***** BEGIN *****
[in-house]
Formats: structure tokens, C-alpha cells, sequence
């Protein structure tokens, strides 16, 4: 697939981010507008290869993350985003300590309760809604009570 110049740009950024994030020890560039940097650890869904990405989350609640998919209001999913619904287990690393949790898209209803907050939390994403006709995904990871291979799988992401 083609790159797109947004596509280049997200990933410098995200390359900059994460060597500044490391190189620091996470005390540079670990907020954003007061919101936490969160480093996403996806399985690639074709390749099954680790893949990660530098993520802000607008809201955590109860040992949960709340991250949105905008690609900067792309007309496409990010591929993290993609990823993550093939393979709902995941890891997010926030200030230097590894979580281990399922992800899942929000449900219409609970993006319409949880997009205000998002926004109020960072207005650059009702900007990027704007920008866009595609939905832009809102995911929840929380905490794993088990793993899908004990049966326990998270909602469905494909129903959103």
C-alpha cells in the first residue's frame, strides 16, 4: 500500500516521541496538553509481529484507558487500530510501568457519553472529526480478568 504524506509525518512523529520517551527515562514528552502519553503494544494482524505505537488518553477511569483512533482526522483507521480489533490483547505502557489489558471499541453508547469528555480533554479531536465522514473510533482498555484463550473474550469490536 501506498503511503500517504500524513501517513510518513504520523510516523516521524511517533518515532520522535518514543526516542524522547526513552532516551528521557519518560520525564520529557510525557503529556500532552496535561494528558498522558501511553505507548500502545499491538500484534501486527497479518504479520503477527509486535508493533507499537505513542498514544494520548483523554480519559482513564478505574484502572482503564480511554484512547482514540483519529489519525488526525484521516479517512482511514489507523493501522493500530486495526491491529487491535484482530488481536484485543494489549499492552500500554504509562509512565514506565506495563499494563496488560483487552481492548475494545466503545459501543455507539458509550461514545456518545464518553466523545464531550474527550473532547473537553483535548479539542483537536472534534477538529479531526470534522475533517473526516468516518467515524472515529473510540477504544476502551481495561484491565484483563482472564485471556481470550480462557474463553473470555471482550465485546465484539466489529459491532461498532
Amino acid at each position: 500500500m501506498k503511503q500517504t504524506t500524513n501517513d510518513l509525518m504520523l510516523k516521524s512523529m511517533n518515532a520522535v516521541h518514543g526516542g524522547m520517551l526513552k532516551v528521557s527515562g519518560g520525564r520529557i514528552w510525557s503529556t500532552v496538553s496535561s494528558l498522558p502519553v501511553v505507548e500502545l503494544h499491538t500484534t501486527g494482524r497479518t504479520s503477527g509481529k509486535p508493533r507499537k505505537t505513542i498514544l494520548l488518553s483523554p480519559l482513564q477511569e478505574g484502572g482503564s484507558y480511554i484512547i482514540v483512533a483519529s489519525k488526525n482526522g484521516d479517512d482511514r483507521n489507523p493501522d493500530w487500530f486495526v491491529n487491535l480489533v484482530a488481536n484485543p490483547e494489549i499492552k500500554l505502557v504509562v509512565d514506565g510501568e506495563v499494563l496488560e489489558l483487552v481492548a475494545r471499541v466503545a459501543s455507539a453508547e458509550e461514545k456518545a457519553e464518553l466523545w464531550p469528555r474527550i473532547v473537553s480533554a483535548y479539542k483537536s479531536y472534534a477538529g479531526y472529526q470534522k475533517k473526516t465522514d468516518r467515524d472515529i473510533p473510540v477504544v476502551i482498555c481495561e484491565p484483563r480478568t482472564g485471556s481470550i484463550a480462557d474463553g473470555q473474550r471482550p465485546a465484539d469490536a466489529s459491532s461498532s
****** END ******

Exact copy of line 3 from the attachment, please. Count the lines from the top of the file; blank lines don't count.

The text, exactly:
């Protein structure tokens, strides 16, 4: 697939981010507008290869993350985003300590309760809604009570 110049740009950024994030020890560039940097650890869904990405989350609640998919209001999913619904287990690393949790898209209803907050939390994403006709995904990871291979799988992401 083609790159797109947004596509280049997200990933410098995200390359900059994460060597500044490391190189620091996470005390540079670990907020954003007061919101936490969160480093996403996806399985690639074709390749099954680790893949990660530098993520802000607008809201955590109860040992949960709340991250949105905008690609900067792309007309496409990010591929993290993609990823993550093939393979709902995941890891997010926030200030230097590894979580281990399922992800899942929000449900219409609970993006319409949880997009205000998002926004109020960072207005650059009702900007990027704007920008866009595609939905832009809102995911929840929380905490794993088990793993899908004990049966326990998270909602469905494909129903959103």